Last summer, when wandering about where those Modified Social Benches are to be found, in the vicinity of the Royal Festival Hall, I happened to look downwards and I encountered, beneath my feet, this snatch of poetry:
When, more recently, I wondered what this poetry was, I was of course quickly able to identify the entire poem, hunting quotations down, even quite obscure ones, having now become so very easy.
I am sure that the off-puttingly antiquated language that I see in this poem is at least metaphorically speaking present, for many, in the classical music that I so love to listen to. These things are all a matter of personal taste. An insuperable barrier to one potential receiver of Art is no barrier at all to another. But for me, this sort of poetry is such that I hear only those barriers, rather than what is behind those barriers.
“O Thames!” … “Bards” … “fair River! … “fair Stream! … “Thy quiet soul on all bestowing” … “Vain thought!” … “thou art” … “ditty” … “the dashing oar” … “By virtue’s holiest Powers attended”. I just can’t get past such verbiage. If you can, I’m delighted for you, but I just can’t. This is close enough to the language I know and love for me to get straight away most of what is being said, but for that very reason, the fact that I and my contemporaries just wouldn’t say it like that also cannot be got around.
And, for me, the poetic momentum acquired by poetry when it really had a public impact, when people were spoken to strongly by words and phrases like those I have picked out from this Wordsworth poem, seems to weigh down even much contemporary poetry with its antiquated habits.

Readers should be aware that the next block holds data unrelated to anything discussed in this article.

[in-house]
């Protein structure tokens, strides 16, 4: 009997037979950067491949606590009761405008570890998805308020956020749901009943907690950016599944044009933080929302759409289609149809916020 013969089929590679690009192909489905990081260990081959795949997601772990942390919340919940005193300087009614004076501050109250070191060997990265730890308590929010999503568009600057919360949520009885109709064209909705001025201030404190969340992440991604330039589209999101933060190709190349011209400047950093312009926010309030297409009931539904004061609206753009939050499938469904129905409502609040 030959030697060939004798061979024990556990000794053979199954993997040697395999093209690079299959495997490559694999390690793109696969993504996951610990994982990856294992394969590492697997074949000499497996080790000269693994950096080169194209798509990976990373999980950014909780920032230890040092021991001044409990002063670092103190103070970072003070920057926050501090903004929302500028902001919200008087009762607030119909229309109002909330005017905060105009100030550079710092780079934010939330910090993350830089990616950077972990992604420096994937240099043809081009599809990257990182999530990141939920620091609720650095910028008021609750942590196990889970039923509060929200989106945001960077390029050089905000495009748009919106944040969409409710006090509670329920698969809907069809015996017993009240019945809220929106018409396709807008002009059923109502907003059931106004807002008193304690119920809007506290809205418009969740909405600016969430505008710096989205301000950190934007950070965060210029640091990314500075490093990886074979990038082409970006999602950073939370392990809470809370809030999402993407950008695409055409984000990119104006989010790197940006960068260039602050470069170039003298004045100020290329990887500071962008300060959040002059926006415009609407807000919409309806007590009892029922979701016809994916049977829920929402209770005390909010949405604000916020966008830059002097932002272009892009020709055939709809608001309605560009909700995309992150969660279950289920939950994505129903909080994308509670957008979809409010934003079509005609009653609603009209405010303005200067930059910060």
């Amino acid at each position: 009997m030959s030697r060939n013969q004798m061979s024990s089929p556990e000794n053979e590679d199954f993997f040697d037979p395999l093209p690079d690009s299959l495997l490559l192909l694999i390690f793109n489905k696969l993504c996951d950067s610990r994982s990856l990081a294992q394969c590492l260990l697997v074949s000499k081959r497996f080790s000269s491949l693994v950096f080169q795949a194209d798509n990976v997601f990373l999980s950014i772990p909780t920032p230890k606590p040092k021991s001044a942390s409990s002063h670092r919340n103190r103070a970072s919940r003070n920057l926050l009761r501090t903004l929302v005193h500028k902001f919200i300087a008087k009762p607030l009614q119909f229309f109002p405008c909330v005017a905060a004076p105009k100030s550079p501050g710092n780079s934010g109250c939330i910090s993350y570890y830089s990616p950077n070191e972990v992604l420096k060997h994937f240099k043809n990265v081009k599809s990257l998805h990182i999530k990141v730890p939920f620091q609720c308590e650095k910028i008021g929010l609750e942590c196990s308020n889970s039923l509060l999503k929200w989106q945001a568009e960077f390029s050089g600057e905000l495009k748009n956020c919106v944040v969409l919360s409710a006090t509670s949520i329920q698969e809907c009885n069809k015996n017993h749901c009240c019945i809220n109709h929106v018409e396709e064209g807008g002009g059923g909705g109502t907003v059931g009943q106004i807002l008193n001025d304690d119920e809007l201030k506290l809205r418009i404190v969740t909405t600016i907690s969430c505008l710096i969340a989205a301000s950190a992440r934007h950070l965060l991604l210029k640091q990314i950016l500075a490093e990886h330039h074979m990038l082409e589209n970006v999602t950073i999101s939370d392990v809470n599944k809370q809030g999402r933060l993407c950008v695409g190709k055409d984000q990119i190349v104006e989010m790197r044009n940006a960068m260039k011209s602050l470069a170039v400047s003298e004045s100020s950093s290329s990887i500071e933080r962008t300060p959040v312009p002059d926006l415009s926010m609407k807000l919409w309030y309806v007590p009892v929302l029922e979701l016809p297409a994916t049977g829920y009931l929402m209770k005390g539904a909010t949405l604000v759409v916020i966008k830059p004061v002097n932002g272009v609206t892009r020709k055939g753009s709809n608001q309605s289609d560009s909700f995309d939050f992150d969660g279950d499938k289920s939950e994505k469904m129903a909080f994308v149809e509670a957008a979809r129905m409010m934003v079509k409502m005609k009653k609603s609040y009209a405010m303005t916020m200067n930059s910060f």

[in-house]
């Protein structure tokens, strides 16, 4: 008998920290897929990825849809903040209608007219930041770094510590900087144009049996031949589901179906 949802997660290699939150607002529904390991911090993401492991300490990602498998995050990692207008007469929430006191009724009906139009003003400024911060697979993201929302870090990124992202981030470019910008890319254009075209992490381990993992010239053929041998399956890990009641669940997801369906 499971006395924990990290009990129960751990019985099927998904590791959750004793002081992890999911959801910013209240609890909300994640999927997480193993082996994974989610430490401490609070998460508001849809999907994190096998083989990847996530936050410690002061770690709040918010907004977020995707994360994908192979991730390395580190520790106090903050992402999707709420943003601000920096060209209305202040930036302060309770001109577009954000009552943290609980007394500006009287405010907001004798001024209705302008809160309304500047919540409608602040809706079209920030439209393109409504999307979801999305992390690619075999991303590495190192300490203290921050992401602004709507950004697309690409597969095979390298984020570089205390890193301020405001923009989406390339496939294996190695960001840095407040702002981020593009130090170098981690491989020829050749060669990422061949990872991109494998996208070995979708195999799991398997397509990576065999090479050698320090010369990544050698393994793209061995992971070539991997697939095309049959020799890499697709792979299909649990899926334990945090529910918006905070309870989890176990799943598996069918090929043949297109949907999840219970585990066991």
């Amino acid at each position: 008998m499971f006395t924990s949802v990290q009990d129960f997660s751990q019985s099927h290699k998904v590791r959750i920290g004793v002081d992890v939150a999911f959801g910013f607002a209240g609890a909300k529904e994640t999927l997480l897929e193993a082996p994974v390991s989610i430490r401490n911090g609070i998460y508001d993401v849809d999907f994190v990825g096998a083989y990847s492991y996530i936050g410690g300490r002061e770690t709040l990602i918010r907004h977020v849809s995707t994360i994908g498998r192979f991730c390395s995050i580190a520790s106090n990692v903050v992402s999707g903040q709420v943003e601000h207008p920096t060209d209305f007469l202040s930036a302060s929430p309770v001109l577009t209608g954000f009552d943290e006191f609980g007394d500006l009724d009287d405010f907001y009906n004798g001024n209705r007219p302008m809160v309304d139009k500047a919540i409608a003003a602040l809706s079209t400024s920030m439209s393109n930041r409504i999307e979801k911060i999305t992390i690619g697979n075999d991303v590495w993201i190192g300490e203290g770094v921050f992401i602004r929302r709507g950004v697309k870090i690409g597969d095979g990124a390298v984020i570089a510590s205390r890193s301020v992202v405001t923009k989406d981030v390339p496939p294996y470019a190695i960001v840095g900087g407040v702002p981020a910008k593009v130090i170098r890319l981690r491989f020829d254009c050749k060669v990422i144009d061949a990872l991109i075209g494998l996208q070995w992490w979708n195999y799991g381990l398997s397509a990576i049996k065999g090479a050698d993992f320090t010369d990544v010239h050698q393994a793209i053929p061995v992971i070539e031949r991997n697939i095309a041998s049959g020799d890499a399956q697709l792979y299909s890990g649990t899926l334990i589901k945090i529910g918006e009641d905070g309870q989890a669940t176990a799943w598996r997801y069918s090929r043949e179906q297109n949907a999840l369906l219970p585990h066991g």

It’s not just the antiquated words. The very habit of “poetic” contemplation now seems to me more a suitable object for comedy than a real way to communicate. This much repeated bit of Rik Mayall stand-up seems to me to skewer the whole idea of being a poet, now. The puns that aren’t funny and aren’t even meant to be. The knowing proclamation of banalities, or just nonsenses, in a manner that implies deep wisdom. The deep suspicion verging on outright hostility that the Poet now has towards his potential audience, knowing that we think he’s rather laughable, in a bad way. The feeling that this character is a Poet, because he’s not up to being anything else of greater impact in the world as it now is.
I repeat. If you like poetry of the sort that poets do now, great. I am trying to describe how I feel, not making any sort of argument about what you should feel. I know I’m missing out on a lot of good things because of the above.
Here is something else I encountered, earlier on the same South Bank photo-walk in which I photoed that bit of Wordsworth.
Yep. Definitely a poet. A poet is exactly the sort of person I’d expect still to be using a typewriter, and to ply his trade without drawing anyone’s attention to a website or social media presence. This is an exercise in self-conscious anachronism and, if this chap is silly enough to take what he’s doing seriously, almost inevitable downward social mobility.
Unless of course, he’s gathering material for his stand-up comedy act. That would make sense.